Photo courtesy of hopkinsmedicine.org
In January 2001, 18-month-old Josie King was admitted to the Johns Hopkins Hospital as a result of suffering third degree burns from a hot bath. Within weeks she healed and was scheduled to be released. Two days before Josie was scheduled to go home, the young toddler died as a result of careless human medical error.
On February 29, Josie’s mother, Sorrel King, spoke at the university about human medical error. Through the Josie King Foundation, King has been able to promote greater awareness of medical error in hospitals through the story of her daughter.
This case shows that healthcare in the United States is not as safe as it should be. According to two major studies, as many as 98,000 people die in hospitals every year as a result of human medical error. High error rates are found in stressful medical environments such as intensive care units, operating rooms and emergency rooms.
One of the main reasons for medical error is the lack of patient integrated care. Patients see multiple different doctors over the course of their stay in the hospital, none of which have access to a patient’s complete file. This in turn, makes it easier for doctors to make mistakes, causing the loss of thousands of lives every year.
In the case of Josie King, the hospital staff failed to recognize that Josie was severely dehydrated. Days before Josie’s death, her mother described her daughter as being extremely thirsty. When given a bath, Josie sucked frantically on the washcloth and cried at the sight of a cup of water.
As days passed, Josie’s eyes rolled back in her head and she developed a fever and diarrhea, both common causes of dehydration. Despite constant questioning by Josie’s mother, the toddler died of dehydration in one of the most renowned hospitals in the world.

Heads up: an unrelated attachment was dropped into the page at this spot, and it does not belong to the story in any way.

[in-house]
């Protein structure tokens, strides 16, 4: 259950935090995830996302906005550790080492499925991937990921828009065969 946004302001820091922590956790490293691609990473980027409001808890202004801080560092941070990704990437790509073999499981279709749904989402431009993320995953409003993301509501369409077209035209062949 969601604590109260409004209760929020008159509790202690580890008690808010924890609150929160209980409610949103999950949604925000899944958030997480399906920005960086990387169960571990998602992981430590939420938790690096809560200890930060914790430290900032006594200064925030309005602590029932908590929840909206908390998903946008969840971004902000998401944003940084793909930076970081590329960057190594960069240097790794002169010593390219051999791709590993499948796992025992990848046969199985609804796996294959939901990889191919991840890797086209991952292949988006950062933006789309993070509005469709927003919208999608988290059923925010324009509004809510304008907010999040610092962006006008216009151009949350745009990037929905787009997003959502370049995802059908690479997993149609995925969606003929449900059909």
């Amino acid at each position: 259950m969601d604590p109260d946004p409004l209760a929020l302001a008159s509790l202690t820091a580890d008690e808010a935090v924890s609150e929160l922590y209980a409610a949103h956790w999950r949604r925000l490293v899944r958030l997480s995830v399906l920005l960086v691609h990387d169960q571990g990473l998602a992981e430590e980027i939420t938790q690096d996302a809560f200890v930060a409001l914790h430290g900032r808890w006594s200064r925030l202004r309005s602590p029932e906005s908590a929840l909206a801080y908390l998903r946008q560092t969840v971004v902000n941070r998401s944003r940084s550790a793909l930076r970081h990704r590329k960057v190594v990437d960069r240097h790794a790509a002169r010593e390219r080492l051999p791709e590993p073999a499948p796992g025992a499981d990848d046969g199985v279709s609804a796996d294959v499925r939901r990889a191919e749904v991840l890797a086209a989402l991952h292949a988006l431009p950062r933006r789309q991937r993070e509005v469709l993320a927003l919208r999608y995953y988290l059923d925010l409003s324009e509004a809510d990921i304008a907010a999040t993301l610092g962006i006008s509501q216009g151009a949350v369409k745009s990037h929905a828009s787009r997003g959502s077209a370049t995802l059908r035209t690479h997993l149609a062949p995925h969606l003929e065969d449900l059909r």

Following Josie’s death, Sorrel King and her husband took steps in order to sue Johns Hopkins Hospital. Months later, the couple decided to settle, taking Hopkins money in order to start a foundation for their daughter. The foundation takes Sorrel King all over the United States to speak to health care professionals about Josie’s story and medical error.
“The way I see it is that I have an hour to reach an audience of 500 caregivers and I am going to use every second of that hour to inspire them to fix the culture and to really think about patient safety,” Sorrel said. “I tell myself how lucky I am that hundreds of caregivers want to hear Josie’s Story.”
Mary Kate Griffin, a graduate of the university nursing program, is currently employed by a hospital in New York. She states that she personally witnessed medical error within her first year of work.
Griffin said a resident on her unit made a careless error on one of her patients. The resident used a contaminated syringe and flushed fluid into the bladder of a patient.
While this specific incident didn’t kill the patient, this type of mistake can cause patients to develop urinary tract, bladder or kidney infections, which can lead to death.
“Now it’s something we put emphasis on in my unit,” she said. “We have new protocol for labeling which syringe is for each.”
Jess Madiraca is a nursing professor at the university. Madiraca recalls 10 to 12 different medical errors that she witnessed during her practice. Additionally, she describes one mistake she made herself.
“I administered the wrong dose of a medication to a patient through a careless error,” Madiraca said. “I thought the syringe someone handed me was the dose I requested but it was actual five times more than prescribed. Luckily the patient did not have any adverse reactions but I became more aware of my environment.”
Human error is something that will continue to be prevalent among hospitals, but King hopes for improvement.
“I hope for a future in the healthcare industry where patients and their families are really listened to,” King said. “Where there is openness and transparency, where teamwork and communication continues to improve, a culture where no one is afraid to speak up.”
In order to reduce error, medical staff needs to take appropriate measures to provide a safer hospital environment, Madiraca said.
“No matter how good of a hospital, while there is room for improvement, humans are not perfect and it will never be an error-free world,” Madiraca said.